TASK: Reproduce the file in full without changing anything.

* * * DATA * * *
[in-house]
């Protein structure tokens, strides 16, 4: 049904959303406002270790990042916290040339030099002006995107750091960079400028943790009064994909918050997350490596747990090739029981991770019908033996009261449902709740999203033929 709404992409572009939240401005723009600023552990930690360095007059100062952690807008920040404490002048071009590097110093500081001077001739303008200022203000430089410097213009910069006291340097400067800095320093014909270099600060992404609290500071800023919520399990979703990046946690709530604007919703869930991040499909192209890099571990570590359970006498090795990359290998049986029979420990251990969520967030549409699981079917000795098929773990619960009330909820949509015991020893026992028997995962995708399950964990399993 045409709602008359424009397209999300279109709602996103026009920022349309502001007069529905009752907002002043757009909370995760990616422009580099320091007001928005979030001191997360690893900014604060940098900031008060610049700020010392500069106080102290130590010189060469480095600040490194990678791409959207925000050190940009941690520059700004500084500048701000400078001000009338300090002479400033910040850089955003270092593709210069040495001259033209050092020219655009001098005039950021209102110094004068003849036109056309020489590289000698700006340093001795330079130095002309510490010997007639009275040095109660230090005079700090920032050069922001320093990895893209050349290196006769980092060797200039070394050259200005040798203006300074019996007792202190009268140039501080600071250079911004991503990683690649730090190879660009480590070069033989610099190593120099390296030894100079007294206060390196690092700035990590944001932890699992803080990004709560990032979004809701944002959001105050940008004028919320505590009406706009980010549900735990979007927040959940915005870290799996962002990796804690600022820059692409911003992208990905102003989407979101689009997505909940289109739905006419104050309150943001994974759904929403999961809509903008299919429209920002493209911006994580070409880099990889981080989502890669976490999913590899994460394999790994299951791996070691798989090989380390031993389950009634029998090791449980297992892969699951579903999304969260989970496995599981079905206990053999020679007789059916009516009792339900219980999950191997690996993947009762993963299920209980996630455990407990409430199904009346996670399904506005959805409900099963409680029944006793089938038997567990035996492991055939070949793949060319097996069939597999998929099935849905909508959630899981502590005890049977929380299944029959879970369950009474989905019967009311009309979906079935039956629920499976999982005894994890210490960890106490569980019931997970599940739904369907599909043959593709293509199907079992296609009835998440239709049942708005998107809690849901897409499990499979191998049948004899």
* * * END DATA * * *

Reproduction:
[in-house]
């Protein structure tokens, strides 16, 4: 049904959303406002270790990042916290040339030099002006995107750091960079400028943790009064994909918050997350490596747990090739029981991770019908033996009261449902709740999203033929 709404992409572009939240401005723009600023552990930690360095007059100062952690807008920040404490002048071009590097110093500081001077001739303008200022203000430089410097213009910069006291340097400067800095320093014909270099600060992404609290500071800023919520399990979703990046946690709530604007919703869930991040499909192209890099571990570590359970006498090795990359290998049986029979420990251990969520967030549409699981079917000795098929773990619960009330909820949509015991020893026992028997995962995708399950964990399993 045409709602008359424009397209999300279109709602996103026009920022349309502001007069529905009752907002002043757009909370995760990616422009580099320091007001928005979030001191997360690893900014604060940098900031008060610049700020010392500069106080102290130590010189060469480095600040490194990678791409959207925000050190940009941690520059700004500084500048701000400078001000009338300090002479400033910040850089955003270092593709210069040495001259033209050092020219655009001098005039950021209102110094004068003849036109056309020489590289000698700006340093001795330079130095002309510490010997007639009275040095109660230090005079700090920032050069922001320093990895893209050349290196006769980092060797200039070394050259200005040798203006300074019996007792202190009268140039501080600071250079911004991503990683690649730090190879660009480590070069033989610099190593120099390296030894100079007294206060390196690092700035990590944001932890699992803080990004709560990032979004809701944002959001105050940008004028919320505590009406706009980010549900735990979007927040959940915005870290799996962002990796804690600022820059692409911003992208990905102003989407979101689009997505909940289109739905006419104050309150943001994974759904929403999961809509903008299919429209920002493209911006994580070409880099990889981080989502890669976490999913590899994460394999790994299951791996070691798989090989380390031993389950009634029998090791449980297992892969699951579903999304969260989970496995599981079905206990053999020679007789059916009516009792339900219980999950191997690996993947009762993963299920209980996630455990407990409430199904009346996670399904506005959805409900099963409680029944006793089938038997567990035996492991055939070949793949060319097996069939597999998929099935849905909508959630899981502590005890049977929380299944029959879970369950009474989905019967009311009309979906079935039956629920499976999982005894994890210490960890106490569980019931997970599940739904369907599909043959593709293509199907079992296609009835998440239709049942708005998107809690849901897409499990499979191998049948004899």